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ADCS DCS update 2022

The Association of Directors of Children’s Services (ADCS) today, Tuesday 19 April, publishes the directors of children’s services (DCS) update 2022 using data from the Association’s membership year 1 April 2021 to 31 March 2022.

ADCS has gathered and recorded detailed information about changes in post holders of the statutory DCS role since the Association was established in 2007. We also record the number of directors who hold both statutory roles of DCS and director of adult social services, referred to as ‘twin hat’ arrangements. The report offers some year-on-year comparisons, several of which date back to 2007, in order to highlight trends and patterns of change.

Steve Crocker, ADCS President, said:

“Stability and continuity in leadership is important in any organisation, and this is also true for the delivery of services to children and their families locally. During 2021/22 there were a total of 47 changes in DCS post-holder which is exactly in line with the average number of total changes we would expect to see per-year. The data shows that over three quarters of local authorities (76%) did not experience a change in their DCS across the reporting period, alongside more permanent DCS appointments being made across the 12-month period compared to the one before.

“Succession planning is increasingly important in the complex world of children’s services, and all children’s services departments are looking at how they can develop and nurture the talent of future senior leaders. It is positive to see experience and expertise remaining within the sector and the data shows nearly all (17) of those being appointed as a permanent DCS in 2021/2022 were stepping up from assistant director/second tier level. Due to the statutory nature of the role, there must be a single and ultimate line of accountability for outcomes for children and young people in a locality at any given time and the use of short term interim arrangements being made prior to a permanent appointment is commonplace.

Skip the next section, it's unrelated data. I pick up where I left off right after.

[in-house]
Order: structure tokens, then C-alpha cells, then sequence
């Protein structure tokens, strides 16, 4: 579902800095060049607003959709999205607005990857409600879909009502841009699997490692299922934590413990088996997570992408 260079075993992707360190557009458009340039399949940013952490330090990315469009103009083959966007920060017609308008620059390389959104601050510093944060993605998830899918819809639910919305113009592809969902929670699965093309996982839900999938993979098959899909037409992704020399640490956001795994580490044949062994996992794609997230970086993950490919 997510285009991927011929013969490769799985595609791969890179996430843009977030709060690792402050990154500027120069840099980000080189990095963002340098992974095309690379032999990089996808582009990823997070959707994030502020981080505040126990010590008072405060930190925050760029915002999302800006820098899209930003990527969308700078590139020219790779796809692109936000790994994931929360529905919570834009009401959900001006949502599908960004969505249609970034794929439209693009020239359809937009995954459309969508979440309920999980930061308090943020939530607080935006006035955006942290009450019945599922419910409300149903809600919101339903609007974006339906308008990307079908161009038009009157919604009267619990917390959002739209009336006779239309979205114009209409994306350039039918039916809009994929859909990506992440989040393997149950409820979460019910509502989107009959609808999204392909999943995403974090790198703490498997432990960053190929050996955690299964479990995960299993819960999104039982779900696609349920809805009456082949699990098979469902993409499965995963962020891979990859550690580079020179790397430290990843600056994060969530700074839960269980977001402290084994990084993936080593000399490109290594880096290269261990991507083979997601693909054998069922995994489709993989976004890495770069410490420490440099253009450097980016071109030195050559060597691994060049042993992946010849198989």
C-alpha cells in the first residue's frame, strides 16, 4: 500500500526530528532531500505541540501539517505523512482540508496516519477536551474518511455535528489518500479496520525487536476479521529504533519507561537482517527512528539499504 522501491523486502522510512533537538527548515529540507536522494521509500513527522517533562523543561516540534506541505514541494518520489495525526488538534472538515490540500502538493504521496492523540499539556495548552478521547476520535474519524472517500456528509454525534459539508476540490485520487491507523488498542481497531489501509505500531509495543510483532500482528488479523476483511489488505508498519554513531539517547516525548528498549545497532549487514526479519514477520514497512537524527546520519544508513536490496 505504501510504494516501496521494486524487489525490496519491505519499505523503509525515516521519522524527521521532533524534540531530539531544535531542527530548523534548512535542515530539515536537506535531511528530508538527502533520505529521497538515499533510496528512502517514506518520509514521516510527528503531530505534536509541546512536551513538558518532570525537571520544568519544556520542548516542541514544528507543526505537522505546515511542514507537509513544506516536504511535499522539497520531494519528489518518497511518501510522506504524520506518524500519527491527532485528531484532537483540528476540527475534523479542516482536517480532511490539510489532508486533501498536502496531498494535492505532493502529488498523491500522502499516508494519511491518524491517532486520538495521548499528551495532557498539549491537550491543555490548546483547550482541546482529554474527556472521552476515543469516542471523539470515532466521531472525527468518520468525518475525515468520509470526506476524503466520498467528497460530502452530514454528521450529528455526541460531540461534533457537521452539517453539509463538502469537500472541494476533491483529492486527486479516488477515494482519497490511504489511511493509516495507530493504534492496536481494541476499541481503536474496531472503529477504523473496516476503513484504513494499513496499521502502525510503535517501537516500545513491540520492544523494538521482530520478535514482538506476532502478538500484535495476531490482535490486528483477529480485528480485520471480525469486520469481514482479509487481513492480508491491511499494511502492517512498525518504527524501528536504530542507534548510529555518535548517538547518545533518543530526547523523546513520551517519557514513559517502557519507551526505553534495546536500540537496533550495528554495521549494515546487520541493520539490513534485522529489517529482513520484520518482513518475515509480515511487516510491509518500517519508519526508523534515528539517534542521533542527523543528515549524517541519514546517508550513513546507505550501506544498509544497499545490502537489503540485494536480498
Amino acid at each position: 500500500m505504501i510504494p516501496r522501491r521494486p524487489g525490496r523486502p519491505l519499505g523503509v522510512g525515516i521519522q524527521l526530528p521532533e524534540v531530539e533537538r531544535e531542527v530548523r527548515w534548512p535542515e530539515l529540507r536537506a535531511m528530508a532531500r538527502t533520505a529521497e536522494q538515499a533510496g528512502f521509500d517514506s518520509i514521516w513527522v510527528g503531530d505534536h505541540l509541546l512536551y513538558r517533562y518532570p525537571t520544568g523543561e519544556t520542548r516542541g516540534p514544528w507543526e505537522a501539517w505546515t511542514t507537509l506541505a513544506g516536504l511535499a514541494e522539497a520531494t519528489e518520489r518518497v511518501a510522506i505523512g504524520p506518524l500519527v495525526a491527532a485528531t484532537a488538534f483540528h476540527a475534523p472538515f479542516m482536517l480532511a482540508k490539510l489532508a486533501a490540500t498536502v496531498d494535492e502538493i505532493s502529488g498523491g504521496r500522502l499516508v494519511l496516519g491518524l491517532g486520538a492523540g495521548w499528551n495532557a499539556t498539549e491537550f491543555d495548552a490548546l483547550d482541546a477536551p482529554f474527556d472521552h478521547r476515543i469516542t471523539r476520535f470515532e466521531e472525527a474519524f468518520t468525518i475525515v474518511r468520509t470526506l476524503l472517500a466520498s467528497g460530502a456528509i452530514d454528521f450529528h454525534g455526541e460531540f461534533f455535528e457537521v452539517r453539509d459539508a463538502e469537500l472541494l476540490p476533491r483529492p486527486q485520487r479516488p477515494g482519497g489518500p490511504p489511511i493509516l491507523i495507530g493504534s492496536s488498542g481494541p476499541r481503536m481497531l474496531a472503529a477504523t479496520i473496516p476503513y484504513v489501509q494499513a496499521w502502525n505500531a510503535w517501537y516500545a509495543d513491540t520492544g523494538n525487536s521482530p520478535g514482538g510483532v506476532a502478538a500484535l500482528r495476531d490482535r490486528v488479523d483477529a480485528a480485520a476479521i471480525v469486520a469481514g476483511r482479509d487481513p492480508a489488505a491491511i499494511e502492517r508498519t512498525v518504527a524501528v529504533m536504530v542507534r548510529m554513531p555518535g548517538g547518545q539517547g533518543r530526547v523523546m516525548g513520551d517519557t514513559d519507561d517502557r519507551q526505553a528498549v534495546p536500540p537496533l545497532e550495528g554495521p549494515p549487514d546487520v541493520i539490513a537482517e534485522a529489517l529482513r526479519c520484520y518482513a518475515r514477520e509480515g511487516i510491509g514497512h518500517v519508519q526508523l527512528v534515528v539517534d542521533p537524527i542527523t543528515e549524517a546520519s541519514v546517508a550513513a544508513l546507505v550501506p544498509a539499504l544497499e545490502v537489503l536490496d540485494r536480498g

“There has been a continued downward trend of local authorities moving away from ‘twin hat’ arrangements. Our membership data shows as of 31 March 2022, there were 22 ‘twin hat’ directors, the lowest number since 2010. Local authorities continue to combine and disaggregate services to meet local needs and since ADCS started recording DCS changes over two thirds (108 of 152) of local authorities have had a ‘twin hat’ director at some point. It is likely this picture will change as local authorities consider which arrangements are best for them. What remains important is that there is always a DCS in place who remains accountable for the outcomes for children’s outcomes locally.

“As in previous years, ADCS has collected gender and ethnicity data from DCSs to better understand the characteristics and to provide greater visibility to diversity in the DCS community. However, there is more that we can understand about our members and ADCS is currently undertaking an exercise gathering wider diversity data from across the entire membership. There remains not enough directors from Black and other ethnic backgrounds across the country, however, we know that leadership programmes within the sector are directly addressing this issue. It is vitally important that our workforce reflects our communities, a person’s ethnicity, gender or disability is irrelevant to their capability to do the job.”

Ends


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